Page:Tales of John Oliver Hobbes.djvu/427

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Sir Ventry had been trying since noon to exchange a few words of immense importance with his sister. At last, in the drawing-room after luncheon, he found the moment. Teresa was playing the piano: Van Huyster and Felicia were within sight on the lawn. Lady Mallinger was cooing to some love-birds in a gilt cage which hung near the window. Lady Twacorbie sat at a little distance from the others, embroidering an altar-cloth. She was a being about five-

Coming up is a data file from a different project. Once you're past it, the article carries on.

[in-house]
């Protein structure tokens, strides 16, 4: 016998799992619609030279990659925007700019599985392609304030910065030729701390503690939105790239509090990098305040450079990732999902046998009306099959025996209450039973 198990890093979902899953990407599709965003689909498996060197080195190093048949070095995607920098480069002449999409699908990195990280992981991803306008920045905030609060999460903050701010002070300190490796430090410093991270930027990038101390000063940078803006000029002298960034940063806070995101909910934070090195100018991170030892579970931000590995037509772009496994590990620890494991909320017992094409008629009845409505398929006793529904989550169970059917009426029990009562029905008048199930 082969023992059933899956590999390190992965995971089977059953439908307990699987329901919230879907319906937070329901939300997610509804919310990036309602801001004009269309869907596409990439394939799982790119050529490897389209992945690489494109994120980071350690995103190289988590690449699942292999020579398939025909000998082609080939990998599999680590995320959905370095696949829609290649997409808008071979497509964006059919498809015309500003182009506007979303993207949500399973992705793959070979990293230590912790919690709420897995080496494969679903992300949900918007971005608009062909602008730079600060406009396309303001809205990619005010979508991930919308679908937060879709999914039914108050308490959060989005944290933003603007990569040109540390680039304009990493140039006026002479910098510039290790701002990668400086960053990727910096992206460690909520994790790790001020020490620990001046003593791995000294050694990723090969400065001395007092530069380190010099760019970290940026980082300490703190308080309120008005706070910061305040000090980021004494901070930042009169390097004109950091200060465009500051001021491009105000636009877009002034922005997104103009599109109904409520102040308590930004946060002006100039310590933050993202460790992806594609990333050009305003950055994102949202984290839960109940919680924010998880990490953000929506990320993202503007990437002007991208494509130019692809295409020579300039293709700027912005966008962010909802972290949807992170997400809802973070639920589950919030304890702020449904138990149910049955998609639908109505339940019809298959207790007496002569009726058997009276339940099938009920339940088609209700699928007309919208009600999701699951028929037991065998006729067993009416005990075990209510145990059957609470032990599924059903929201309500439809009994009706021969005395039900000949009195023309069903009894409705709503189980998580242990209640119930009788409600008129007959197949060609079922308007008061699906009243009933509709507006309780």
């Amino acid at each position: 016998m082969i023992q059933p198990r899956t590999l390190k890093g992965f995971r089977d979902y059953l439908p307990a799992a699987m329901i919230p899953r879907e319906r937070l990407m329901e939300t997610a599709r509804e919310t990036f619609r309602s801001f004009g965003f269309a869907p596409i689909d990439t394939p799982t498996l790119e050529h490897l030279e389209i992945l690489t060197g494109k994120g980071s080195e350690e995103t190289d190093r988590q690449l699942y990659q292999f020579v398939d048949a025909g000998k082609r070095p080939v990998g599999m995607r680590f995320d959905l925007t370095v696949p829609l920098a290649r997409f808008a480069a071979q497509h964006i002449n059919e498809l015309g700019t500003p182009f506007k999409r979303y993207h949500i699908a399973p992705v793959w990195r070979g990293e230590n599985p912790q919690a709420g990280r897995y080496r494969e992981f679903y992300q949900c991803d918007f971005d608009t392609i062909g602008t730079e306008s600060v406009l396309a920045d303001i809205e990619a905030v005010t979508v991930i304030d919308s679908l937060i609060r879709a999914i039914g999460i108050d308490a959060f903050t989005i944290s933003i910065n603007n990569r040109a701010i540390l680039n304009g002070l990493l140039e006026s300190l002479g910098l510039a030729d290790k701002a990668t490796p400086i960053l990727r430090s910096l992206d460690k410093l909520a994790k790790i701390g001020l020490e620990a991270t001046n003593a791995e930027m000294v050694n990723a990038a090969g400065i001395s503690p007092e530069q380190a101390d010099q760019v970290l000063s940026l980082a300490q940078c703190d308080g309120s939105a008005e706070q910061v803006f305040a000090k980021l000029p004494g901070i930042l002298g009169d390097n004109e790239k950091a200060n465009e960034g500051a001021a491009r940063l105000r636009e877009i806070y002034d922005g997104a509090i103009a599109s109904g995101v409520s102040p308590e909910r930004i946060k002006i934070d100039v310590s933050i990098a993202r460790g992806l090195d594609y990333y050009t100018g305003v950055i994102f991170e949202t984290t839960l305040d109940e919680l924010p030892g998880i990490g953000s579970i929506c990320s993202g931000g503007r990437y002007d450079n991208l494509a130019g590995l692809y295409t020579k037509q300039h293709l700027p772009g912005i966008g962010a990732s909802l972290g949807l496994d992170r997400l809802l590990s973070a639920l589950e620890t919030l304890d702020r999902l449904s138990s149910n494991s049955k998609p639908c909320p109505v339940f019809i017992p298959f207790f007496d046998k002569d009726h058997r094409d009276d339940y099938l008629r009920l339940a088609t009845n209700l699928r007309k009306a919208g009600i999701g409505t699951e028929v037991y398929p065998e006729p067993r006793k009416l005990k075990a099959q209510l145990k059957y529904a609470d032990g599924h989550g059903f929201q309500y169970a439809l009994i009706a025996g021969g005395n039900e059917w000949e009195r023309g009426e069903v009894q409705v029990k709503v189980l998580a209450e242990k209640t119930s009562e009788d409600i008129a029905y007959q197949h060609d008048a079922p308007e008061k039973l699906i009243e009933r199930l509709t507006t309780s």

and-thirty, dressed with elegance, but with no attempt at individuality. No doubt eleven out of every dozen women in her own station were wearing gowns of the same hue, make, and texture. Her hair was flaxen and arranged in the artificial, half-grotesque style commanded by Court hairdressers: at a first glance she looked like a wax doll—the unchanging expression, the neat, set features, the unseeing eyes, had not the divine impress. Yet she lived and was a woman: without her false curls, her whale-bones, and her stare, she was even beautiful: in unguarded moments, she was witty. She was not accomplished, however, and had no force of will; the winds of opinion blew her feather-like round the four corners of her boudoir. But in her way she was perfectly happy: she sighed for no new experiences and wept over no old ones: life presented no enigmas, and, feeling neither sorrow nor wonder, she had no need of philosophy. She read